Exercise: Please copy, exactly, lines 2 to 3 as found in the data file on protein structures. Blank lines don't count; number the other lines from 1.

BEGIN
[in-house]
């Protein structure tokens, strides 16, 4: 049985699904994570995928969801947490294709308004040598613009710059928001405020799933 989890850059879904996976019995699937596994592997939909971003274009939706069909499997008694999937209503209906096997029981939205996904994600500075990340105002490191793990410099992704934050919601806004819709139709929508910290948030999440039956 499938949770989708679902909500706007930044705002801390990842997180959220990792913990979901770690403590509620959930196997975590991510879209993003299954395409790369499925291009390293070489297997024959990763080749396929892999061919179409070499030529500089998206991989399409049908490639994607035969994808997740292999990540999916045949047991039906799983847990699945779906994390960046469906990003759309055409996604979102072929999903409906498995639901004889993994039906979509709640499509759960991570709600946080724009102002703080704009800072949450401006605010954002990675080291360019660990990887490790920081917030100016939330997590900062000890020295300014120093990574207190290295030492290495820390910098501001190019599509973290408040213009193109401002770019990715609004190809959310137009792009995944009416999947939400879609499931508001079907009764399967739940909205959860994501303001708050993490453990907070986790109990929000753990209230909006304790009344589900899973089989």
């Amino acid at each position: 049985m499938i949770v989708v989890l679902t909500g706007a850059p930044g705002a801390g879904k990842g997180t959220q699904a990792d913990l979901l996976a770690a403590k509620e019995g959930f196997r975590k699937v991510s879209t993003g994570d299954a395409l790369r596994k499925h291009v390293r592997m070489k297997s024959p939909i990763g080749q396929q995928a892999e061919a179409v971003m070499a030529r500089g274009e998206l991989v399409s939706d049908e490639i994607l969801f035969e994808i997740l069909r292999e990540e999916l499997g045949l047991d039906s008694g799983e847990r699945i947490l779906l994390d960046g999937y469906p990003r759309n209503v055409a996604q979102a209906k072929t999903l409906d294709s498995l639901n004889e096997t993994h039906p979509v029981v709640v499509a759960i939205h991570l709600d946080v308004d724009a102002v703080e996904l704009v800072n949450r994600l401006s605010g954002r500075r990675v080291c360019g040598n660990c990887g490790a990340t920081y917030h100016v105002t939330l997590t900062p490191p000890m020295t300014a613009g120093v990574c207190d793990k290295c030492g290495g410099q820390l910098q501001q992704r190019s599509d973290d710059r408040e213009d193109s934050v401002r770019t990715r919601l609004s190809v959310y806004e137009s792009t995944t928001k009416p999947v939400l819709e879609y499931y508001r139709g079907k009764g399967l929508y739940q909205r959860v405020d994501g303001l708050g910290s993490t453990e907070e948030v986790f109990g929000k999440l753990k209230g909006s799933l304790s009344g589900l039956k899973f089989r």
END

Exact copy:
């Protein structure tokens, strides 16, 4: 049985699904994570995928969801947490294709308004040598613009710059928001405020799933 989890850059879904996976019995699937596994592997939909971003274009939706069909499997008694999937209503209906096997029981939205996904994600500075990340105002490191793990410099992704934050919601806004819709139709929508910290948030999440039956 499938949770989708679902909500706007930044705002801390990842997180959220990792913990979901770690403590509620959930196997975590991510879209993003299954395409790369499925291009390293070489297997024959990763080749396929892999061919179409070499030529500089998206991989399409049908490639994607035969994808997740292999990540999916045949047991039906799983847990699945779906994390960046469906990003759309055409996604979102072929999903409906498995639901004889993994039906979509709640499509759960991570709600946080724009102002703080704009800072949450401006605010954002990675080291360019660990990887490790920081917030100016939330997590900062000890020295300014120093990574207190290295030492290495820390910098501001190019599509973290408040213009193109401002770019990715609004190809959310137009792009995944009416999947939400879609499931508001079907009764399967739940909205959860994501303001708050993490453990907070986790109990929000753990209230909006304790009344589900899973089989």
């Amino acid at each position: 049985m499938i949770v989708v989890l679902t909500g706007a850059p930044g705002a801390g879904k990842g997180t959220q699904a990792d913990l979901l996976a770690a403590k509620e019995g959930f196997r975590k699937v991510s879209t993003g994570d299954a395409l790369r596994k499925h291009v390293r592997m070489k297997s024959p939909i990763g080749q396929q995928a892999e061919a179409v971003m070499a030529r500089g274009e998206l991989v399409s939706d049908e490639i994607l969801f035969e994808i997740l069909r292999e990540e999916l499997g045949l047991d039906s008694g799983e847990r699945i947490l779906l994390d960046g999937y469906p990003r759309n209503v055409a996604q979102a209906k072929t999903l409906d294709s498995l639901n004889e096997t993994h039906p979509v029981v709640v499509a759960i939205h991570l709600d946080v308004d724009a102002v703080e996904l704009v800072n949450r994600l401006s605010g954002r500075r990675v080291c360019g040598n660990c990887g490790a990340t920081y917030h100016v105002t939330l997590t900062p490191p000890m020295t300014a613009g120093v990574c207190d793990k290295c030492g290495g410099q820390l910098q501001q992704r190019s599509d973290d710059r408040e213009d193109s934050v401002r770019t990715r919601l609004s190809v959310y806004e137009s792009t995944t928001k009416p999947v939400l819709e879609y499931y508001r139709g079907k009764g399967l929508y739940q909205r959860v405020d994501g303001l708050g910290s993490t453990e907070e948030v986790f109990g929000k999440l753990k209230g909006s799933l304790s009344g589900l039956k899973f089989r």